According to the most recent polls by the NORG Center for Public Affairs Research, “40% of white evangelical Protestants said they likely won’t get vaccinated, compared with 25% of all Americans, 28% of white mainline Protestants and 27% of nonwhite Protestants.”
“The findings have aroused concern even within evangelical circles. The National Association of Evangelicals, which represents more than 45,000 local churches, is part of a new coalition that will host events, work with media outlets and distribute various public messages to build trust among wary evangelicals,” according to The Associated Press in an early report in April.
CNN’s Jake Tapper on Sunday spoke with Transportation Secretary Pete Buttigieg arguing that the COVID-19 vaccine may be “part of God’s plan.”
“A recent poll showed that almost three in 10 white evangelical Christians said that they will definitely not get vaccinated,” Jake Tapper responded. “That’s the second-highest group in the country refusing to get vaccinated behind Republicans.”
“You’ve been outspoken on issues of your personal faith, otherwise I wouldn’t normally bring this up,” Tapper went on. “Why do you think it is that so many of your fellow white evangelical Christians are reluctant to be vaccinated and what’s your message to them?”
“You know, sometimes I’ve heard people I care about saying, you know, ‘If I’m faithful, God’s going to take care of me,’” Buttigieg responded. “And I guess what I would hope that they might consider is that maybe a vaccine is part of God’s plan for how you’re going to take care of yourself.”
Buttigieg went on to state that his opinion on the vaccines would be unlikely to persuade the “White Evangelical Christians” to receive a vaccination while arguing that pastors should be encouraging their churches instead.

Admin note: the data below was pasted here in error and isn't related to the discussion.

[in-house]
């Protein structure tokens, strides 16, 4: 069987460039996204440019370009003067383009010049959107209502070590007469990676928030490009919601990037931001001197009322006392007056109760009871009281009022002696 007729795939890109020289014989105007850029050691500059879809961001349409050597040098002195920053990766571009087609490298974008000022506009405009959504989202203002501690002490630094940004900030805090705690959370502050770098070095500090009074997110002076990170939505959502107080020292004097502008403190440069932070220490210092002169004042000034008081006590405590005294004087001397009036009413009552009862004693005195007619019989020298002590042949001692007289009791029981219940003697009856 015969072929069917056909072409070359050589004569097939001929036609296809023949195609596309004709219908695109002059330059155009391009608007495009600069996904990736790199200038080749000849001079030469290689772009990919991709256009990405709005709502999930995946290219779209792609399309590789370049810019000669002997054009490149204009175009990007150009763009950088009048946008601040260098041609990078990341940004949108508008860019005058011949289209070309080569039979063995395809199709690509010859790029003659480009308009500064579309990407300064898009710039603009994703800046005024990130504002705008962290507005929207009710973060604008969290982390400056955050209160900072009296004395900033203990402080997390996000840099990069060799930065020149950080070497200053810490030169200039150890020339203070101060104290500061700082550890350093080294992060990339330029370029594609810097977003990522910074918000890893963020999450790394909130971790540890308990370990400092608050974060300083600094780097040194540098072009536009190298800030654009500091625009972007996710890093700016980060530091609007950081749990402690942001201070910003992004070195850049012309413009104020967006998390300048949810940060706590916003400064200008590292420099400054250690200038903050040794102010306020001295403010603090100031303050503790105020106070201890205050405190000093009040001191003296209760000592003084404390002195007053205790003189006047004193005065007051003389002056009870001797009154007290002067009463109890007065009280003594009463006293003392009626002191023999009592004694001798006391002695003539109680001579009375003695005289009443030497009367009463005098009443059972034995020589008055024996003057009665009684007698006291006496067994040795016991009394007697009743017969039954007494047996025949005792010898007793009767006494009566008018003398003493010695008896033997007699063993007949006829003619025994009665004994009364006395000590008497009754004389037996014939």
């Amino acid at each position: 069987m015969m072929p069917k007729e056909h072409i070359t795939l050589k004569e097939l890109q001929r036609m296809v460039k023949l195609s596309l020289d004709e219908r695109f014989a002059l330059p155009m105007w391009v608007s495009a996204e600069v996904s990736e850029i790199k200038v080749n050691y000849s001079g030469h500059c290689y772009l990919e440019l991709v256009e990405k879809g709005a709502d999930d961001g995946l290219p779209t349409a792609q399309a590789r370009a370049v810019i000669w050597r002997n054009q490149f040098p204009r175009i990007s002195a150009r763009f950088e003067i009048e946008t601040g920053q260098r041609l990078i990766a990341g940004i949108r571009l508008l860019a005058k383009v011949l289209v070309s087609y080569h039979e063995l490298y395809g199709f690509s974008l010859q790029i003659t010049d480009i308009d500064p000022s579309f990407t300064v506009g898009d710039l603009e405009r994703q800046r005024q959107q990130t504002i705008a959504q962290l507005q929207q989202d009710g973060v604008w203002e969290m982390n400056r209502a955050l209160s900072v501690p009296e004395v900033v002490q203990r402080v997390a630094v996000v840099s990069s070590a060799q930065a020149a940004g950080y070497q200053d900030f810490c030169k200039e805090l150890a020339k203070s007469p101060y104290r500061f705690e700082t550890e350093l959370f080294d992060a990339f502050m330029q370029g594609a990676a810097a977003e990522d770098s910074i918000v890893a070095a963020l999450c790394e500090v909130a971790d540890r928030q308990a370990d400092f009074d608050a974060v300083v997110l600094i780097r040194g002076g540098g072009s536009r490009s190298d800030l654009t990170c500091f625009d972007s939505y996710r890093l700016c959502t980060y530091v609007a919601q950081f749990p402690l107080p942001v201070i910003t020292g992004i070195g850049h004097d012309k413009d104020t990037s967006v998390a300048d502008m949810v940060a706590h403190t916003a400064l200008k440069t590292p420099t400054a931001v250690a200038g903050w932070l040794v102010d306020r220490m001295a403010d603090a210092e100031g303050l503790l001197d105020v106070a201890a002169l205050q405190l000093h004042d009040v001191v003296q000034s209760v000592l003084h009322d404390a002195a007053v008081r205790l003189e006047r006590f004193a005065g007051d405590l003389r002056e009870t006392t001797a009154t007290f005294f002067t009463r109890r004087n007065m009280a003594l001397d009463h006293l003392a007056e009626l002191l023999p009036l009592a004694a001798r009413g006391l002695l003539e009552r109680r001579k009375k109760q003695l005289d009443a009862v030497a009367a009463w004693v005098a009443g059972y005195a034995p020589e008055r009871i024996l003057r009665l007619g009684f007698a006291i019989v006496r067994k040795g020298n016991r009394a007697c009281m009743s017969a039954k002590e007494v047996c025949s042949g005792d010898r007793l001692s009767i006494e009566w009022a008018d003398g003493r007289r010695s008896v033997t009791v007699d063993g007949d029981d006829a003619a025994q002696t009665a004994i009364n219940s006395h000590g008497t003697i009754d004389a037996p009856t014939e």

Pete Buttigieg tells evangelical Christians that “a vaccine is part of God’s plan.” pic.twitter.com/3Sx3KsLr4R
— Ian Haworth (@ighaworth) April 12, 2021
“In the end, I have to admit that it’s unlikely that an official like me is going to be persuasive to somebody who maybe doesn’t feel like Washington has been speaking to them for a long time,” Buttigieg admitted. “But this is where faith leaders can make such a difference. Pastors, I mean the very word ‘pastor,’ the idea of pastoral care is about supporting those who look to you for guidance.”
“So I hope anybody who is looking after a community of people, including a faith community, will consider ways to help guide them toward steps that can protect them and protect those around them,” Buttigieg concluded.
Buttigieg has made remarks about using religion as a political platform often accusing the Republican Party of cloaking itself “in the language of religion.”
“The Republican Party likes to cloak itself in the language of religion. We should call hypocrisy, and for a party that associates with Christianity to say it is OK to suggest that God would smile on the division of families at the hands of federal agents, that God would condone putting children in cages has lost all claim to ever use religion language again,” Buttigieg stated back in June 2019.